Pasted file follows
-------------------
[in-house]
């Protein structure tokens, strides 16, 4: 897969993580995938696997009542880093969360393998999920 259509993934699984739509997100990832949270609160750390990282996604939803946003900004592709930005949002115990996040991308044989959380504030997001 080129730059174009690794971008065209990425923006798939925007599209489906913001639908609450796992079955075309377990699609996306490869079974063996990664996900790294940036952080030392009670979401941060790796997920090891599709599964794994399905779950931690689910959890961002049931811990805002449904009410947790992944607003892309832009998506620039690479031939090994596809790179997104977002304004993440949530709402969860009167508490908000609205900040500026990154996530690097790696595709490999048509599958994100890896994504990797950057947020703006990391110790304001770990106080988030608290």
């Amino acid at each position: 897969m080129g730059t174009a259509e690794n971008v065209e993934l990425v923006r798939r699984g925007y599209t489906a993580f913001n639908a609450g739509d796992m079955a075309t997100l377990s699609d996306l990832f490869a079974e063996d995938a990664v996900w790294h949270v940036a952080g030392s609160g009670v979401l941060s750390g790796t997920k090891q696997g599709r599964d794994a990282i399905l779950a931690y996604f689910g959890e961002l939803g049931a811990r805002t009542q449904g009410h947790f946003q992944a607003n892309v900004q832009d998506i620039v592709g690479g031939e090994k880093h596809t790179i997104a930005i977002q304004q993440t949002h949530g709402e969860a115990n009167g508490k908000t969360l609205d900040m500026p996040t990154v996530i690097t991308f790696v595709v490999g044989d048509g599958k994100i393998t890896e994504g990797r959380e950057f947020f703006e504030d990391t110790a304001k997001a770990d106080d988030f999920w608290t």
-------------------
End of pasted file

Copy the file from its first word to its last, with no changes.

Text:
[in-house]
């Protein structure tokens, strides 16, 4: 897969993580995938696997009542880093969360393998999920 259509993934699984739509997100990832949270609160750390990282996604939803946003900004592709930005949002115990996040991308044989959380504030997001 080129730059174009690794971008065209990425923006798939925007599209489906913001639908609450796992079955075309377990699609996306490869079974063996990664996900790294940036952080030392009670979401941060790796997920090891599709599964794994399905779950931690689910959890961002049931811990805002449904009410947790992944607003892309832009998506620039690479031939090994596809790179997104977002304004993440949530709402969860009167508490908000609205900040500026990154996530690097790696595709490999048509599958994100890896994504990797950057947020703006990391110790304001770990106080988030608290």
């Amino acid at each position: 897969m080129g730059t174009a259509e690794n971008v065209e993934l990425v923006r798939r699984g925007y599209t489906a993580f913001n639908a609450g739509d796992m079955a075309t997100l377990s699609d996306l990832f490869a079974e063996d995938a990664v996900w790294h949270v940036a952080g030392s609160g009670v979401l941060s750390g790796t997920k090891q696997g599709r599964d794994a990282i399905l779950a931690y996604f689910g959890e961002l939803g049931a811990r805002t009542q449904g009410h947790f946003q992944a607003n892309v900004q832009d998506i620039v592709g690479g031939e090994k880093h596809t790179i997104a930005i977002q304004q993440t949002h949530g709402e969860a115990n009167g508490k908000t969360l609205d900040m500026p996040t990154v996530i690097t991308f790696v595709v490999g044989d048509g599958k994100i393998t890896e994504g990797r959380e950057f947020f703006e504030d990391t110790a304001k997001a770990d106080d988030f999920w608290t």